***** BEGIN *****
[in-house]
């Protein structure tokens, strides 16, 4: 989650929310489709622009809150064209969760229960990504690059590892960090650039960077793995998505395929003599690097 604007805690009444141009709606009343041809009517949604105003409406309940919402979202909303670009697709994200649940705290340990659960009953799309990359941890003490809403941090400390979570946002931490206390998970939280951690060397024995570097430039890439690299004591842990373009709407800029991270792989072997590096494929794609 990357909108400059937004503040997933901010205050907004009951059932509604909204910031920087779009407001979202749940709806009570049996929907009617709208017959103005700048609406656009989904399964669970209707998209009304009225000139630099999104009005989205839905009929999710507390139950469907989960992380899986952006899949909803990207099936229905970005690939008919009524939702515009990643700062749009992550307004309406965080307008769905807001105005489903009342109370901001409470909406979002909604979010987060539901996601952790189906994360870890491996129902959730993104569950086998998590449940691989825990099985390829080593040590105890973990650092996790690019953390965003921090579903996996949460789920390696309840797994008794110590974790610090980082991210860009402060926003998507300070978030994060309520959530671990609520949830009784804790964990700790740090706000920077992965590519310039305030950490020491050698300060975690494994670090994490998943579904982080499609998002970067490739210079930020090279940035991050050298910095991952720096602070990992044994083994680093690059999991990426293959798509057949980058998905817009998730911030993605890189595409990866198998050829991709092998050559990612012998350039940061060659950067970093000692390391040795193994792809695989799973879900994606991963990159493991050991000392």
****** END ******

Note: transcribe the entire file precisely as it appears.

[in-house]
């Protein structure tokens, strides 16, 4: 989650929310489709622009809150064209969760229960990504690059590892960090650039960077793995998505395929003599690097 604007805690009444141009709606009343041809009517949604105003409406309940919402979202909303670009697709994200649940705290340990659960009953799309990359941890003490809403941090400390979570946002931490206390998970939280951690060397024995570097430039890439690299004591842990373009709407800029991270792989072997590096494929794609 990357909108400059937004503040997933901010205050907004009951059932509604909204910031920087779009407001979202749940709806009570049996929907009617709208017959103005700048609406656009989904399964669970209707998209009304009225000139630099999104009005989205839905009929999710507390139950469907989960992380899986952006899949909803990207099936229905970005690939008919009524939702515009990643700062749009992550307004309406965080307008769905807001105005489903009342109370901001409470909406979002909604979010987060539901996601952790189906994360870890491996129902959730993104569950086998998590449940691989825990099985390829080593040590105890973990650092996790690019953390965003921090579903996996949460789920390696309840797994008794110590974790610090980082991210860009402060926003998507300070978030994060309520959530671990609520949830009784804790964990700790740090706000920077992965590519310039305030950490020491050698300060975690494994670090994490998943579904982080499609998002970067490739210079930020090279940035991050050298910095991952720096602070990992044994083994680093690059999991990426293959798509057949980058998905817009998730911030993605890189595409990866198998050829991709092998050559990612012998350039940061060659950067970093000692390391040795193994792809695989799973879900994606991963990159493991050991000392």